A Whiff Of Modernity

A fascination with the craft heritage of India led Megan Kothari to honour it through her brand Aaryah.

Megan Kothari

Although born into a family of jewellers, Megan Kothari initially didn’t want to pursue the same path as them. Instead, she chose to pursue her interest in fashion and started interning at the age of 15 in New York City. Megan earned a degree in International Trade and Fashion Marketing at The Fashion Institute of Technology in New York (and graduated Magna Cum Laude) – and handled brand marketing for beauty conglomerates like L’Oreal USA and Estee Lauder. “However, after gaining invaluable experience in the beauty industry, it turned out that I did have an inclination towards designing jewellery; it became a form of self-expression for me,” recalls Megan.

The Name Plate pendant necklace by Aaryah
The Name Plate necklace by Aaryah
The Trikona ring by Aaryah
The Liz ring by Aaryah
Three-tier Aurore diamond ring by Aaryah

Her grandfathers, both maternal and paternal, joined the diamond and jewellery trade in the early 70s – and everyone, from her brother to her grandfather, learned about the trade from working with diamonds and jewellery, day-in and day-out, points out Megan. “Each generation has passed down their knowledge to the next. Likewise, everything I’ve learnt about the industry is from doing and working directly with my craftspeople and family. The biggest thing I hope to inherit from my family is their work ethic and resilience,” she explains. “I launched Aaryah in 2016 inspired by Indian tribal jewellery; I’ve always been fascinated by the craft heritage of India and wanted to find a way to honour it through my brand.”

Megan initially focused on tribal pieces and demi-fine jewels. Now, she makes 18-karat gold jewellery and uses either gold or platinum for her new bridal line, while continuing to create demi-fine designs. “It was important to me to continue honouring Indian craft as we moved into fine jewellery. So, we partnered with a factory in Jaipur that has been vetted and certified by the Responsible Jewellery Council.” Designs by Aaryah have been worn by celebrities such as Halsey and Miley Cyrus.

How do you marry your Indian roots into a design aesthetic shaped by Western sensibilities?

We have a lot of Indian American and South Asian clients, and love creating custom designs that stay true to traditional Indian jewellery pieces, while still providing our own take on them. Most recently, we transformed a client’s emerald ring (worn for religious significance) into a cocktail ring!  The ring was a gift from her father, and the client wanted to retain the sentimental aspect of the ring, yet give it a new life.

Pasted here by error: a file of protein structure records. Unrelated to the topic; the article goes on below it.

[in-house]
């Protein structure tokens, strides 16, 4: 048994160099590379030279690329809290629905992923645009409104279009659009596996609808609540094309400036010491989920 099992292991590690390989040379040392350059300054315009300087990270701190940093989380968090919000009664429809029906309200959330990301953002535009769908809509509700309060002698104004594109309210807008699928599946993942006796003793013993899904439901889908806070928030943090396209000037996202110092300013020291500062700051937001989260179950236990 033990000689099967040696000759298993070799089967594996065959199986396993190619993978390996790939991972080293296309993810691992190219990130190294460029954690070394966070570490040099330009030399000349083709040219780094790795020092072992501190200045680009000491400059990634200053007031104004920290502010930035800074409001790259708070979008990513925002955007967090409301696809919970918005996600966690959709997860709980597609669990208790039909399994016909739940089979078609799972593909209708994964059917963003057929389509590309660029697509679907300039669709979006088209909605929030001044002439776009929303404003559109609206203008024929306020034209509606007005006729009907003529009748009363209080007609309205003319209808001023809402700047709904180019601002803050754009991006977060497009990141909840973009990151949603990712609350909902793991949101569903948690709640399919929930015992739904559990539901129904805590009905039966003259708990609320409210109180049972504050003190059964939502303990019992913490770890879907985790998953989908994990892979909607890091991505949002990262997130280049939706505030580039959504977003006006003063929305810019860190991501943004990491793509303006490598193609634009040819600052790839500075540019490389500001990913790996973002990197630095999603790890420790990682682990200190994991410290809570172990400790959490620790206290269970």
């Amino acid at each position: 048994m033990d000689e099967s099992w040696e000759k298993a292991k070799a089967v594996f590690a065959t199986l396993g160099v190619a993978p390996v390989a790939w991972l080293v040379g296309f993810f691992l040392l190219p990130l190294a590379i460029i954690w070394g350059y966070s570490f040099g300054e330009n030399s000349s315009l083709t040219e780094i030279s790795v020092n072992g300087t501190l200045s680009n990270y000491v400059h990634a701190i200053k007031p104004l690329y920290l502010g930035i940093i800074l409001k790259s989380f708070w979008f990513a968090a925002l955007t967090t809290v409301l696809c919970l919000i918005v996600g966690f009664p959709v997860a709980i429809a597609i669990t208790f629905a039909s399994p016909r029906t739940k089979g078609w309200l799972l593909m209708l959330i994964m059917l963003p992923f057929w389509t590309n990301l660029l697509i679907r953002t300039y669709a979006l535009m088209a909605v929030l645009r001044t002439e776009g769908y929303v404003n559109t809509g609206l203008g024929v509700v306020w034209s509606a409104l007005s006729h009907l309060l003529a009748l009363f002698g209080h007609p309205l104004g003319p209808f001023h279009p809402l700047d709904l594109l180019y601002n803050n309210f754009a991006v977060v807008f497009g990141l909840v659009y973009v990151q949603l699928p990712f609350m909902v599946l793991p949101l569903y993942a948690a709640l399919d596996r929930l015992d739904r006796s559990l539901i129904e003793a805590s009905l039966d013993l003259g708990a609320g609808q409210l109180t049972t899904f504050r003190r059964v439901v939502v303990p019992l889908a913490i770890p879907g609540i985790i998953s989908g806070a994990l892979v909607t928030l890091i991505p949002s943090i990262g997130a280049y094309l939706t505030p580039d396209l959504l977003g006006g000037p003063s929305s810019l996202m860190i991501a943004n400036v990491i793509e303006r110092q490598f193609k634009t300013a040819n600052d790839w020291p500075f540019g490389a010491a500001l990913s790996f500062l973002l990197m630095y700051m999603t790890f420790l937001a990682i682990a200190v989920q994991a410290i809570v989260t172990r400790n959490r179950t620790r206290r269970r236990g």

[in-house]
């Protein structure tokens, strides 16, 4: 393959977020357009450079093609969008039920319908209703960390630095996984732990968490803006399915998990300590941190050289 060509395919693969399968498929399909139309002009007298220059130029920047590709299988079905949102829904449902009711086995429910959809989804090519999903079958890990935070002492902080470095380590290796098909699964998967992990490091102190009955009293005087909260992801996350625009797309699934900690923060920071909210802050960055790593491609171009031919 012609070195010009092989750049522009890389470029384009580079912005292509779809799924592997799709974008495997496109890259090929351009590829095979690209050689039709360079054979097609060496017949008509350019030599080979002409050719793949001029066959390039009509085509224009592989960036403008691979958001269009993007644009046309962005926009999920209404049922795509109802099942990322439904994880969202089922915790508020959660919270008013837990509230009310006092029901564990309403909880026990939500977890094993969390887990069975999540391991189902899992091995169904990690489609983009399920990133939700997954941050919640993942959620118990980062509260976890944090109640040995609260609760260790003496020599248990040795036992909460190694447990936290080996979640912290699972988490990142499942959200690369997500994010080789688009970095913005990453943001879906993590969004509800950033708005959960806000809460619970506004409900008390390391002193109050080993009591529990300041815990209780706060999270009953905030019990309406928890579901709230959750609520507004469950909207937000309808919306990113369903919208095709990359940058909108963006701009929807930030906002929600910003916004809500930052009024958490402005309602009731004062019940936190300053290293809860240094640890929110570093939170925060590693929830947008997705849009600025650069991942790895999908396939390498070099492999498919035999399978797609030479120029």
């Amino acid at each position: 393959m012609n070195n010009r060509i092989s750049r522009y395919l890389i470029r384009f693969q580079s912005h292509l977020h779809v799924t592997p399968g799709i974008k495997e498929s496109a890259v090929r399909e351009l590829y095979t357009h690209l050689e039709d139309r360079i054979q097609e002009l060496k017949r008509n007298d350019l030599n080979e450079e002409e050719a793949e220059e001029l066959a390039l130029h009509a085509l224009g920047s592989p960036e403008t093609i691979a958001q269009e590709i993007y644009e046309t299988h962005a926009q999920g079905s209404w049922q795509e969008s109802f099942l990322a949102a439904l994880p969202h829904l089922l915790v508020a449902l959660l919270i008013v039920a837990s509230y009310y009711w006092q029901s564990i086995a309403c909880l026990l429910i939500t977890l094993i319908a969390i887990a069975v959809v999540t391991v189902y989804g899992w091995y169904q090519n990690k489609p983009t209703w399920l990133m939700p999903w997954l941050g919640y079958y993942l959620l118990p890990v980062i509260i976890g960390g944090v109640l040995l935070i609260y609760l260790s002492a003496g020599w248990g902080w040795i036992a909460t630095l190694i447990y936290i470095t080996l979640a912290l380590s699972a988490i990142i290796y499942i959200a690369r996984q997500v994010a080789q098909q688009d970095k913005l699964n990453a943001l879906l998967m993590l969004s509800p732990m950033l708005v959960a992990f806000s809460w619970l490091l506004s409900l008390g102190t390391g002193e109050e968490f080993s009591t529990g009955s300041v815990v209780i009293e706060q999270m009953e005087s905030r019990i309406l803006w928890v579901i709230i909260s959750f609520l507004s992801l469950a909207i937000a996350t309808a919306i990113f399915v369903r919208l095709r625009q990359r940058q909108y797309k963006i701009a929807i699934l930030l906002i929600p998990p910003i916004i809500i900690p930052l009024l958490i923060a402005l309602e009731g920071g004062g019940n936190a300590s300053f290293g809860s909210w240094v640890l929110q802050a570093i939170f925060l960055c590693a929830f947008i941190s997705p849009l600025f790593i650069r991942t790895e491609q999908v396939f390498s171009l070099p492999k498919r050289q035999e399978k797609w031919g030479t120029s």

What made you create the Nameplate jewellery with a focus on Indian languages?

We launched the name necklaces with a focus on Indian names in late 2016. The real inspiration behind the piece is my own name Megan. Megan is not a traditional Indian name, but it derives from ‘Meghna,’ a name my parents originally wanted for me. For my parents, assimilation was a key factor in their decision to spell Megan the way they did. Growing up, every time we’d go to a convenience store or stop at a gas station, I’d always find a souvenir with my name on it; whether it was a bumper sticker, a pin or a bracelet. Thus came the inspiration for our custom-made ‘name’ pieces. We started hand cutting the Name Plate Necklaces to celebrate everyone’s story. So far, we’ve made necklaces in English, Hindi, Marathi, Bengali, Punjabi and more. We custom make each nameplate in New York’s diamond district.  

Your latest collection comprising bridal rings have some unconventional styles. Tell us more.

We officially launched the bridal line this past Spring, after working on the collection for over six months. We’ve named our collections of engagement rings and wedding bands by what the pieces remind us of aesthetically. The designs are minimalist, making the diamond the forefront of the ring and offer a mix of traditional and classic styles, including solitaire settings and eternity rings. We also have some eccentric takes like a hammered wave band that plays with an organic shape or using a suspension setting in our Trikona ring to engage with negative space. We only use natural gemstones and diamonds in our pieces. 

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